Riding Shotgun: How the Chief Operating Officer’s Role Has Changed
By Nathan Bennett
Chief operating officers (COOs) are too stoic to admit it, but their job, the toughest in the c-suite, has only gotten tougher. In our recent refresh and re-release of Riding Shotgun: The Role of COO, Stephen A. Miles and I outline the wide range of factors changing business, and with it, the demands on the COO. Such factors include fallout from the last global recession, a renewed interest in governance, operational risks posed by natural disasters and terrorism, the rise of big data and the changing talent pool.
Each factor is significant, undeniable and unavoidable. And each factor requires COOs to develop and demonstrate new competencies, to think differently about risk and to become increasingly quick and agile in order to effectively lead operations. Here, I offer some insight into two of these forces, the renewed emphasis on governance and the rise of big data.
A positive trend through the past decade has been stronger interest in corporate governance. We’ve seen a resurgence of the activist investor largely over concerns about leadership’s ability to deftly manage through the recession. Not coincidentally, boards have become much more active and hands-on. Consequently, board chairs have become much more involved in ways that free up time on the chief executive officer’s (CEO) calendar. CEOs have, in turn, used this time to increase their involvement in daily operations.
At first glance, this engagement of the CEO with the business seems encouraging. However, many organizations are actually creating a succession risk by allowing the “newfound time” on the CEO’s calendar to dispense with the COO.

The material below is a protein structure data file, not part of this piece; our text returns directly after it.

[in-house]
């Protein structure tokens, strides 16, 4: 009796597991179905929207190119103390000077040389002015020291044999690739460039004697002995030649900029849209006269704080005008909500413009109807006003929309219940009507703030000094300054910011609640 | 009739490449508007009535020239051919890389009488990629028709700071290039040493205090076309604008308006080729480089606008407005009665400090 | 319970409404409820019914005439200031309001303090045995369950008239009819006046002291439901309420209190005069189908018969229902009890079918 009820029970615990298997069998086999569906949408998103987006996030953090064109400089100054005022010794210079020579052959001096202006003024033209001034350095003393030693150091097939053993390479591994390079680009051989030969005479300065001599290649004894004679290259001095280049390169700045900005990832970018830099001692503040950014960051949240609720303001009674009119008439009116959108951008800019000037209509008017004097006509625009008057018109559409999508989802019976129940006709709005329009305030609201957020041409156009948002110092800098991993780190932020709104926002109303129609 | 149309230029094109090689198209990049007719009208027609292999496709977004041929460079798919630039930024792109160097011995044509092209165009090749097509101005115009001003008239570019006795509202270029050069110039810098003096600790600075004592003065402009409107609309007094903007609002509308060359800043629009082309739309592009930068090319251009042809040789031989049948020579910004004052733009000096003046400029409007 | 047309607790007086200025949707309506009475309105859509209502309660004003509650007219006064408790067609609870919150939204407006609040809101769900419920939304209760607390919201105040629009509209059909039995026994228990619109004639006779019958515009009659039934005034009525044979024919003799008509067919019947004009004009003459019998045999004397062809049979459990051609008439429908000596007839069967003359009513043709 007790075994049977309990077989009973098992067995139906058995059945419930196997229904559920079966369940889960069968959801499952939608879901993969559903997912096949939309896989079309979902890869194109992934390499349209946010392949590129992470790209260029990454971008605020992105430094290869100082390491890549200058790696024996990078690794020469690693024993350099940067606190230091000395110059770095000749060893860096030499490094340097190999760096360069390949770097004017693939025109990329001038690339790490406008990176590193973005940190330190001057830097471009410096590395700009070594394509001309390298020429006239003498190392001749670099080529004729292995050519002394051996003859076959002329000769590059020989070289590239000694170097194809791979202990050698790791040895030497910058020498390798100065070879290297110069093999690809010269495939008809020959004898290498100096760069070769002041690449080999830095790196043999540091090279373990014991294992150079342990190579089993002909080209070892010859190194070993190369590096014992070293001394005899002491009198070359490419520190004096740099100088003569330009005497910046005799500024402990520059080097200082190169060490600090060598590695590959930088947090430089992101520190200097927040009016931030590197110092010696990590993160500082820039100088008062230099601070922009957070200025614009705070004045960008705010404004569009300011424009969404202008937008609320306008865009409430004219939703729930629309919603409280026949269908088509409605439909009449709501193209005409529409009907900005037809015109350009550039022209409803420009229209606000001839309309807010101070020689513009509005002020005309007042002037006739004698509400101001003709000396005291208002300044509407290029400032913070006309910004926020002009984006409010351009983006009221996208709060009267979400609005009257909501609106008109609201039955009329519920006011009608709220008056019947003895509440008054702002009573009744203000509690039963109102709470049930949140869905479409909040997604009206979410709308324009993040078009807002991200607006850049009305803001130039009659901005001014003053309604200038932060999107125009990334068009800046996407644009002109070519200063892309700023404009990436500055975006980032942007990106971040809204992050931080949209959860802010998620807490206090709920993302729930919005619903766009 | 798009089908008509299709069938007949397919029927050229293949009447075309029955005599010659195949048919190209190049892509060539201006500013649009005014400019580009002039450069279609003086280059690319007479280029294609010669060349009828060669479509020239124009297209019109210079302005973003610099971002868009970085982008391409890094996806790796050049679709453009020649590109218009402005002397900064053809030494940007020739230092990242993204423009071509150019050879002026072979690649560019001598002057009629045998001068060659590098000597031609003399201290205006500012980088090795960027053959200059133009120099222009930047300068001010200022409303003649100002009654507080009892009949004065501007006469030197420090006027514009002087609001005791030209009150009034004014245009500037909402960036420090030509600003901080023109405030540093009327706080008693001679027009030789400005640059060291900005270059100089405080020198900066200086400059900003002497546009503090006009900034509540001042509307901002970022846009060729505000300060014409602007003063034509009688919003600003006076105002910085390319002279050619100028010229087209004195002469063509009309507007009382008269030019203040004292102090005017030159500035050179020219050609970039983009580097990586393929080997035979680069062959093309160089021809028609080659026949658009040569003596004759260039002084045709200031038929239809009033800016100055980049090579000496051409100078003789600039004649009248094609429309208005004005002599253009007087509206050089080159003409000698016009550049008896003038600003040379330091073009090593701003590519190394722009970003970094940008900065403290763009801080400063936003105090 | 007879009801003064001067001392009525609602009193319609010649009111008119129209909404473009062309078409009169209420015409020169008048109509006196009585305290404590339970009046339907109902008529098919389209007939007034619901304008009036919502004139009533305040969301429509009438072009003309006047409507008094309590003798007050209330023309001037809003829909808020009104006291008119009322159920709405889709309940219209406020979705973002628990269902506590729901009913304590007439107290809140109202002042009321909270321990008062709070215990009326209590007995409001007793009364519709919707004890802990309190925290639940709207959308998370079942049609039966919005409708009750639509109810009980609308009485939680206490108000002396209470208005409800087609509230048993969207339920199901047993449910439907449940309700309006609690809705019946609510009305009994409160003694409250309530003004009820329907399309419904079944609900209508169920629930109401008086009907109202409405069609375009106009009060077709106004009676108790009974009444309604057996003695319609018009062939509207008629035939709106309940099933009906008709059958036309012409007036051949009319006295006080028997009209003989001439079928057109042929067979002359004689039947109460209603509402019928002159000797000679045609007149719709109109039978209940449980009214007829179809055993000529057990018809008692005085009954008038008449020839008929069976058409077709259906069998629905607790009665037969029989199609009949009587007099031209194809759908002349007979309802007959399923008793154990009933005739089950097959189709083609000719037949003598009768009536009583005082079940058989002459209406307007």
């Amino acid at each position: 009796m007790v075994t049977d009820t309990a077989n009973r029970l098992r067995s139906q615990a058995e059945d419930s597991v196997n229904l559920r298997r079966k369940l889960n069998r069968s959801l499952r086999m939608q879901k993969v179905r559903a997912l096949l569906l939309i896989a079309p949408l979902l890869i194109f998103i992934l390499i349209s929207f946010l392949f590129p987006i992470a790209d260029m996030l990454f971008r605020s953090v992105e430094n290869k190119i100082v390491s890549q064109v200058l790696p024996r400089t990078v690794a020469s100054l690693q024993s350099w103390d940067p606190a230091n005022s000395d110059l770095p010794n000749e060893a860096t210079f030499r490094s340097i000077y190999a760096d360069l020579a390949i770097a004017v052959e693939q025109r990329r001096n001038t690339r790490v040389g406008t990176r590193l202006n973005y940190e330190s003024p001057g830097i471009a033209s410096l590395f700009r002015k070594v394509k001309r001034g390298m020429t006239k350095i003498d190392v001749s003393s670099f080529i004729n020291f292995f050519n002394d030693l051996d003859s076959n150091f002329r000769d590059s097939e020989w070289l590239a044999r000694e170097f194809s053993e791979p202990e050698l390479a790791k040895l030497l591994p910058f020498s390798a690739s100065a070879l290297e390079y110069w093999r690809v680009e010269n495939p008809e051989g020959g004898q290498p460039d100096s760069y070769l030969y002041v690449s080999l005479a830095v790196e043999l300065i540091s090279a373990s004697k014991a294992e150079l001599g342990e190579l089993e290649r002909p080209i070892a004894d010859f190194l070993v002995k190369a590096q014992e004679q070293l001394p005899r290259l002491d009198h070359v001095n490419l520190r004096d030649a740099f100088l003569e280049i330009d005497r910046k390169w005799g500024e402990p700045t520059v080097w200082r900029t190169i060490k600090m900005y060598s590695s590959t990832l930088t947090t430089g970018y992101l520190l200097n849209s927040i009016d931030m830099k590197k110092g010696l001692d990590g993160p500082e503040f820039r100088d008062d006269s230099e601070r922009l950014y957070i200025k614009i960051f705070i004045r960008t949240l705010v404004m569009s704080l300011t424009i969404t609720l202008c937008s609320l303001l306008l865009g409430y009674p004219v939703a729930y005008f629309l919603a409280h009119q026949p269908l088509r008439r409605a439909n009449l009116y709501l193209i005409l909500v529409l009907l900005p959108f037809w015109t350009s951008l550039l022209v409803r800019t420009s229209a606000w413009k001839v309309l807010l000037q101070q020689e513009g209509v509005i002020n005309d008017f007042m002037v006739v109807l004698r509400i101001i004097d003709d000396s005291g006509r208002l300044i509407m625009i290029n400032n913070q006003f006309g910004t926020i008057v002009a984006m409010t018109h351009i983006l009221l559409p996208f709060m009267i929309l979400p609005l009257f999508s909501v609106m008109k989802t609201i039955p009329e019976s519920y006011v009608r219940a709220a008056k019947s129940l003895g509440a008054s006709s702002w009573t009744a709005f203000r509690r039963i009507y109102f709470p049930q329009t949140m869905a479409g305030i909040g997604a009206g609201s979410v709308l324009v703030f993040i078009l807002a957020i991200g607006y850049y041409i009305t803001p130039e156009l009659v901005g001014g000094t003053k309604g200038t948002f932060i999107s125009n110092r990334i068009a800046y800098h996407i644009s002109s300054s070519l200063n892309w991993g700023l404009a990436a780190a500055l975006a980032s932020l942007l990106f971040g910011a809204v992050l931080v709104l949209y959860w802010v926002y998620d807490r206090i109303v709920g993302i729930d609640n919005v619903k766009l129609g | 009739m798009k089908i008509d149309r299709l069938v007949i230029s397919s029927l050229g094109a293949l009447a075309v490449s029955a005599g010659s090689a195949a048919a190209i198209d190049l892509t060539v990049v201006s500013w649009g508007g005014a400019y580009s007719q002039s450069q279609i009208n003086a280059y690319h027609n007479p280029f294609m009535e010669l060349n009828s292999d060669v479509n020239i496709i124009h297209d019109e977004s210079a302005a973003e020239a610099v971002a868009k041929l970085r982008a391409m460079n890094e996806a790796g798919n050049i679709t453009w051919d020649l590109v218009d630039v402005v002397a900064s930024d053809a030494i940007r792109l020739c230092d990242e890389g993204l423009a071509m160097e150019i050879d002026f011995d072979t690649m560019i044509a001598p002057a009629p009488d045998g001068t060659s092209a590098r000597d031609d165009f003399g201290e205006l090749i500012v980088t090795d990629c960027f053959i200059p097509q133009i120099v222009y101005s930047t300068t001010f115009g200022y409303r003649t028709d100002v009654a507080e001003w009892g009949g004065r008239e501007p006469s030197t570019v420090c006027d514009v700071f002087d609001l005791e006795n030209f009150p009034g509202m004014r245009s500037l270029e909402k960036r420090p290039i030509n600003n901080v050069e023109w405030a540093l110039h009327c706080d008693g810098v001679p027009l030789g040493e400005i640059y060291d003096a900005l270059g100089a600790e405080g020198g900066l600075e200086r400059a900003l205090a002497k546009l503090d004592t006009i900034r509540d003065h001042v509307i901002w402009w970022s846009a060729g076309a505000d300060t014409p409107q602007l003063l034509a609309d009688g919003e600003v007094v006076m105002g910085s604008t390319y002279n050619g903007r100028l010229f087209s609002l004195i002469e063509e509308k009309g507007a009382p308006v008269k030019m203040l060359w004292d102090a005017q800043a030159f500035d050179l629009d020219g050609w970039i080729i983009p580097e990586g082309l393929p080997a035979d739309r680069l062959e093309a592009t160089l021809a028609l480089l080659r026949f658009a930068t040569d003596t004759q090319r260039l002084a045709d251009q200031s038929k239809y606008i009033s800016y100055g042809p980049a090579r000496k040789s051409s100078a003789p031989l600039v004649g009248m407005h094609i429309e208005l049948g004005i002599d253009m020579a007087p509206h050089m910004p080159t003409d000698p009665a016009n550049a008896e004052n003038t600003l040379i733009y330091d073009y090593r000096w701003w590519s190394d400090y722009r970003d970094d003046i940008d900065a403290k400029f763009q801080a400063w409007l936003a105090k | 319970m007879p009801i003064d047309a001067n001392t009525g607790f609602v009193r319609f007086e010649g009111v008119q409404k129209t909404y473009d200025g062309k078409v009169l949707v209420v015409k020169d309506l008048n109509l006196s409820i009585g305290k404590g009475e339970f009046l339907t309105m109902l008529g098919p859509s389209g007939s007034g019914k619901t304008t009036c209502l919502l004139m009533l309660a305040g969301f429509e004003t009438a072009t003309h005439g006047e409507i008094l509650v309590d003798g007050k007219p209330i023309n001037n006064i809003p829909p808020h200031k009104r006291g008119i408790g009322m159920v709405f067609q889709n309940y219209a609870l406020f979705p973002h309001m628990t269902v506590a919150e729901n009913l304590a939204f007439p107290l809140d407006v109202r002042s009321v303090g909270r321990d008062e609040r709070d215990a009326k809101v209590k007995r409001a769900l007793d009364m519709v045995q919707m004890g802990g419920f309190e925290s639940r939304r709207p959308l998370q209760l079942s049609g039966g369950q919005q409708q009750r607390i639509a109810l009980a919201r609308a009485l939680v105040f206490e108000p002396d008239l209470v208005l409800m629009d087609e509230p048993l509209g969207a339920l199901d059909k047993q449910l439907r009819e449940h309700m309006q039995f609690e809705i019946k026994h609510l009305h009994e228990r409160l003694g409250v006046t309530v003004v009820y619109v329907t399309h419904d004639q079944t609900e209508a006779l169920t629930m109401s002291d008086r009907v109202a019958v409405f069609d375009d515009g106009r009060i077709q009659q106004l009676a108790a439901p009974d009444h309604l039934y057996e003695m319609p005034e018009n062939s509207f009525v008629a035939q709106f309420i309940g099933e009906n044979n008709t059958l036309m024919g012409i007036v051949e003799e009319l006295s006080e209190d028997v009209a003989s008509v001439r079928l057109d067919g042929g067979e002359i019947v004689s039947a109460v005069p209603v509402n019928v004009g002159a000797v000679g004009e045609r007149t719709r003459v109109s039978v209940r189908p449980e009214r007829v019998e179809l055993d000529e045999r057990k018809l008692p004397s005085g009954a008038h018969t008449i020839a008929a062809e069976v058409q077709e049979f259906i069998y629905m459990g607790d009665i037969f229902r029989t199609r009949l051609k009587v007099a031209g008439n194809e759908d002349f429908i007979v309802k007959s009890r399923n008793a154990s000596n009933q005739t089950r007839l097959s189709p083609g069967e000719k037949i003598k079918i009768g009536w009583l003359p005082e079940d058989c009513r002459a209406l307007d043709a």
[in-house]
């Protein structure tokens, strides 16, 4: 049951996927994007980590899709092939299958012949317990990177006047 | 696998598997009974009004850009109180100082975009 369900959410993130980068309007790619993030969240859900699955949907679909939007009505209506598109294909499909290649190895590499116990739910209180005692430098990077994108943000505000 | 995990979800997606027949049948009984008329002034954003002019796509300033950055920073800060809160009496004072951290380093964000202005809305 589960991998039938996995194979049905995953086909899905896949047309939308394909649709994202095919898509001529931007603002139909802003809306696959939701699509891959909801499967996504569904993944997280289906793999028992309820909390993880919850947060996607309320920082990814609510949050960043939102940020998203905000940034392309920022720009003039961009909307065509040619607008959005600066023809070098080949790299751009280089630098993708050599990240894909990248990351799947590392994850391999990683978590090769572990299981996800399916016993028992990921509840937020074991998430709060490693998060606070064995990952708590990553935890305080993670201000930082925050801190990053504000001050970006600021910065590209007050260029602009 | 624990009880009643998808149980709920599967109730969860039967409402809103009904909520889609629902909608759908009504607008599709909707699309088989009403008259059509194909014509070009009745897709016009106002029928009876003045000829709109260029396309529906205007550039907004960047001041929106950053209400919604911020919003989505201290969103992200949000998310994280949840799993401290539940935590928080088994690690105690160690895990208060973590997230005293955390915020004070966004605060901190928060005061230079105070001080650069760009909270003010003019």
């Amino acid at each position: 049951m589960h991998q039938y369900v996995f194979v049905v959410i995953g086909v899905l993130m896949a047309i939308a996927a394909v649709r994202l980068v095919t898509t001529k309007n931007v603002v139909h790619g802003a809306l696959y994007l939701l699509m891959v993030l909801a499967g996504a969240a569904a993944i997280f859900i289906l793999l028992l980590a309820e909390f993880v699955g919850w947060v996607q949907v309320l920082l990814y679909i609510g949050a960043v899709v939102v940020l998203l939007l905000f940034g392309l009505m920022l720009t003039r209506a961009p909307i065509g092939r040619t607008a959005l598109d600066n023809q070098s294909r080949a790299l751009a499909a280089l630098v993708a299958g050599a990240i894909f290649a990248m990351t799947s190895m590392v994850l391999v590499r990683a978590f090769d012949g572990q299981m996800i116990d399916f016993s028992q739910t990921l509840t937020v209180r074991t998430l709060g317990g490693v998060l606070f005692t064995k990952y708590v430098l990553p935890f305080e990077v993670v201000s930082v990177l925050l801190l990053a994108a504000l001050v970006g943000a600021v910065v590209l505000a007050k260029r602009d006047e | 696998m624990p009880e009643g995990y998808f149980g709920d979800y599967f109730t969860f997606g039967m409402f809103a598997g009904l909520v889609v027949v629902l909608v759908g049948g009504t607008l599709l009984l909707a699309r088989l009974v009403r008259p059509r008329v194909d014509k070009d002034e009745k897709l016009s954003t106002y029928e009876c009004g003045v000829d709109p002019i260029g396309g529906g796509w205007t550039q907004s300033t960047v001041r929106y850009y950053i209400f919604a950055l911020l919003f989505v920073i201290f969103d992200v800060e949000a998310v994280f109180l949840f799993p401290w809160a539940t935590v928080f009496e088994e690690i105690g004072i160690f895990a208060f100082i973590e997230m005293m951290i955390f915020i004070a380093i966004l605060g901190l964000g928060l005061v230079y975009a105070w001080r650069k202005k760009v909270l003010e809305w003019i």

Most CEO successors come from the inside. When the successor is internal, no role comes close to COO as a reliable source for well-qualified candidates. This should be no surprise. The COO role provides a great testing ground for a potential CEO. In an environment that seems to only accelerate, the removal of the COO position – even if the CEO thinks he or she has the bandwidth to take on COO responsibilities – creates a succession risk.
A second force, the rise of big data, will compel every company to be a technology company. Leaders who do not adapt their companies to the ramifications of this reconfiguration will be at a great disadvantage. Big data changes power relationships in an organization. No longer does expertise or reputation for judgment rule the day.
Instead, access to massive amounts of data and the ability to intelligently manipulate and glean insight from it become the prized skills. COOs are increasingly expected to show greater depth of understanding in technology and the manipulation and interpretation of massive volumes of data. In fact, it would not be surprising to see the COO of the not-too-distant future coming from a career inside the technology function. Without sufficient technological savvy it will be difficult to hire the best people, to make the best decisions around operations and so on.
The changes businesses have experienced over the past 10 years require COOs to develop a new set of tools. Without the ability to understand and leverage big data, without an increased sensitivity to the challenges associated with global operations and without a highly sophisticated approach to understanding risk, COOs will not be able to provide leadership, to achieve strategic objectives and help organizations succeed. The work we did with COOs in writing “Riding Shotgun” provides a clear agenda for developing and leveraging the COO role.
Bennett is associate dean for program innovation at the J. Mack Robinson College of Business of Georgia State University. Read more about him at http://robinson.gsu.edu/profile/nathan-bennett/.